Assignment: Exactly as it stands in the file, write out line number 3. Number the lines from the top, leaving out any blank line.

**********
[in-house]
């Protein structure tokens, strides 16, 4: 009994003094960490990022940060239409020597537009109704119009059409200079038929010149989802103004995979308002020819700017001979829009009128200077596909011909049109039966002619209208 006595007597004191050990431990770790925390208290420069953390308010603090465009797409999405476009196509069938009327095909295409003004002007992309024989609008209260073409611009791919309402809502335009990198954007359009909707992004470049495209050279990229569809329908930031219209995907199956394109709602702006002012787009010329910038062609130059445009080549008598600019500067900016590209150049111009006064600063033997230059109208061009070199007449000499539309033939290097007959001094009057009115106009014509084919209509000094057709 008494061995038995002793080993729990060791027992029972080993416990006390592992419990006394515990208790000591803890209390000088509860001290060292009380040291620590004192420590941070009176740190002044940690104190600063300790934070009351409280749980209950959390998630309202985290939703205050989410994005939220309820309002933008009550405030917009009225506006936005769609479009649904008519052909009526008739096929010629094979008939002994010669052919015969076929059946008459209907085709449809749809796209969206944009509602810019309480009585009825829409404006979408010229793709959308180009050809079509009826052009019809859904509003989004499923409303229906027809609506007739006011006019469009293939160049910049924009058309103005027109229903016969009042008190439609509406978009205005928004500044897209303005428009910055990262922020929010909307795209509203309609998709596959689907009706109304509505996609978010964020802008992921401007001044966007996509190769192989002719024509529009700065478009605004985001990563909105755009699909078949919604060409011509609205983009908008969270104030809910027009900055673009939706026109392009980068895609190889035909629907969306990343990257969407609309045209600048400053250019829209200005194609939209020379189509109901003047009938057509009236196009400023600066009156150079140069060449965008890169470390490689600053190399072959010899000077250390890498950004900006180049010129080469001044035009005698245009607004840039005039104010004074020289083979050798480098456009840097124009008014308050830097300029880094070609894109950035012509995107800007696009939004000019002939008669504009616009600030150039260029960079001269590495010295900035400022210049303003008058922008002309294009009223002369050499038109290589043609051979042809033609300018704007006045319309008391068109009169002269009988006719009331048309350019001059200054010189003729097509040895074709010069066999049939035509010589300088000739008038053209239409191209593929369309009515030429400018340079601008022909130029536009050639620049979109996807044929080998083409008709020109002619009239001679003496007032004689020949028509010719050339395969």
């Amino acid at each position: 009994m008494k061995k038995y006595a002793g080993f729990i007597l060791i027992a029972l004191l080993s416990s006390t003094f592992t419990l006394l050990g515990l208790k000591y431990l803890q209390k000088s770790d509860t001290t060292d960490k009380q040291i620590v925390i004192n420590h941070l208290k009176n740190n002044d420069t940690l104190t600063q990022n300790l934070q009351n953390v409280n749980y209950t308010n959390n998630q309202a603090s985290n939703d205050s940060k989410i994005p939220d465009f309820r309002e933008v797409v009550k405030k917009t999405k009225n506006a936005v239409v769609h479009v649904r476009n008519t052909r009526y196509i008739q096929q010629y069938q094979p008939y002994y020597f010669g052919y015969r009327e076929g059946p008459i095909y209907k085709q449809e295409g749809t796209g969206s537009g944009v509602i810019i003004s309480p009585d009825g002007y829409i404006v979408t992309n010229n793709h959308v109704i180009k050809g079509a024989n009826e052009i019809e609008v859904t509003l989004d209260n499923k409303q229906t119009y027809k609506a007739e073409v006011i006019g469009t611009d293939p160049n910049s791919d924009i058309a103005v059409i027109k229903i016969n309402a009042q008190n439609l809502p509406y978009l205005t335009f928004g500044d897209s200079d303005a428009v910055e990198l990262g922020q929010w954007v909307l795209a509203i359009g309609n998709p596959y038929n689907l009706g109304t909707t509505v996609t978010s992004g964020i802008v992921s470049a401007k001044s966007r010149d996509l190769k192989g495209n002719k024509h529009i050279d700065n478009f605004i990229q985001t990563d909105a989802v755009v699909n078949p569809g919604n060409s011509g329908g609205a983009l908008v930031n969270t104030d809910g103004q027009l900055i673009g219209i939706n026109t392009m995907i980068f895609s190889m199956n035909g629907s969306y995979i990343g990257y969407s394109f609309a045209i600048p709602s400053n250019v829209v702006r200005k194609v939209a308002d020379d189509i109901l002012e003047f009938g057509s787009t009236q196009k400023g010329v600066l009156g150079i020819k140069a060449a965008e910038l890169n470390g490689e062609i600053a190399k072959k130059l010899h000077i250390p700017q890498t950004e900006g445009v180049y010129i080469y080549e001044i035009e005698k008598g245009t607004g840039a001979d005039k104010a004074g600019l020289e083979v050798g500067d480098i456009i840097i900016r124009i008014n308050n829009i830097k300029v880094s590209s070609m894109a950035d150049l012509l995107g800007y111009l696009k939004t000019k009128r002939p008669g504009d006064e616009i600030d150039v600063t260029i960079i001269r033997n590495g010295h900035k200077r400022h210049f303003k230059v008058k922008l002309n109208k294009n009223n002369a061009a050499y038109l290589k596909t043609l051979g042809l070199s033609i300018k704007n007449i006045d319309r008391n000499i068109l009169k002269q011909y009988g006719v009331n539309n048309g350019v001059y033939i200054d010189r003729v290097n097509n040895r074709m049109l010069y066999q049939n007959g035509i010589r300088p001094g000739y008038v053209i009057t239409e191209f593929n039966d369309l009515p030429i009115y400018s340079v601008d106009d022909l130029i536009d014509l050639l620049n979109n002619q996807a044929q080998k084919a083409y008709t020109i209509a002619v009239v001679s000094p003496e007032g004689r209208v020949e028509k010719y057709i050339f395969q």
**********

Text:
């Amino acid at each position: 009994m008494k061995k038995y006595a002793g080993f729990i007597l060791i027992a029972l004191l080993s416990s006390t003094f592992t419990l006394l050990g515990l208790k000591y431990l803890q209390k000088s770790d509860t001290t060292d960490k009380q040291i620590v925390i004192n420590h941070l208290k009176n740190n002044d420069t940690l104190t600063q990022n300790l934070q009351n953390v409280n749980y209950t308010n959390n998630q309202a603090s985290n939703d205050s940060k989410i994005p939220d465009f309820r309002e933008v797409v009550k405030k917009t999405k009225n506006a936005v239409v769609h479009v649904r476009n008519t052909r009526y196509i008739q096929q010629y069938q094979p008939y002994y020597f010669g052919y015969r009327e076929g059946p008459i095909y209907k085709q449809e295409g749809t796209g969206s537009g944009v509602i810019i003004s309480p009585d009825g002007y829409i404006v979408t992309n010229n793709h959308v109704i180009k050809g079509a024989n009826e052009i019809e609008v859904t509003l989004d209260n499923k409303q229906t119009y027809k609506a007739e073409v006011i006019g469009t611009d293939p160049n910049s791919d924009i058309a103005v059409i027109k229903i016969n309402a009042q008190n439609l809502p509406y978009l205005t335009f928004g500044d897209s200079d303005a428009v910055e990198l990262g922020q929010w954007v909307l795209a509203i359009g309609n998709p596959y038929n689907l009706g109304t909707t509505v996609t978010s992004g964020i802008v992921s470049a401007k001044s966007r010149d996509l190769k192989g495209n002719k024509h529009i050279d700065n478009f605004i990229q985001t990563d909105a989802v755009v699909n078949p569809g919604n060409s011509g329908g609205a983009l908008v930031n969270t104030d809910g103004q027009l900055i673009g219209i939706n026109t392009m995907i980068f895609s190889m199956n035909g629907s969306y995979i990343g990257y969407s394109f609309a045209i600048p709602s400053n250019v829209v702006r200005k194609v939209a308002d020379d189509i109901l002012e003047f009938g057509s787009t009236q196009k400023g010329v600066l009156g150079i020819k140069a060449a965008e910038l890169n470390g490689e062609i600053a190399k072959k130059l010899h000077i250390p700017q890498t950004e900006g445009v180049y010129i080469y080549e001044i035009e005698k008598g245009t607004g840039a001979d005039k104010a004074g600019l020289e083979v050798g500067d480098i456009i840097i900016r124009i008014n308050n829009i830097k300029v880094s590209s070609m894109a950035d150049l012509l995107g800007y111009l696009k939004t000019k009128r002939p008669g504009d006064e616009i600030d150039v600063t260029i960079i001269r033997n590495g010295h900035k200077r400022h210049f303003k230059v008058k922008l002309n109208k294009n009223n002369a061009a050499y038109l290589k596909t043609l051979g042809l070199s033609i300018k704007n007449i006045d319309r008391n000499i068109l009169k002269q011909y009988g006719v009331n539309n048309g350019v001059y033939i200054d010189r003729v290097n097509n040895r074709m049109l010069y066999q049939n007959g035509i010589r300088p001094g000739y008038v053209i009057t239409e191209f593929n039966d369309l009515p030429i009115y400018s340079v601008d106009d022909l130029i536009d014509l050639l620049n979109n002619q996807a044929q080998k084919a083409y008709t020109i209509a002619v009239v001679s000094p003496e007032g004689r209208v020949e028509k010719y057709i050339f395969q």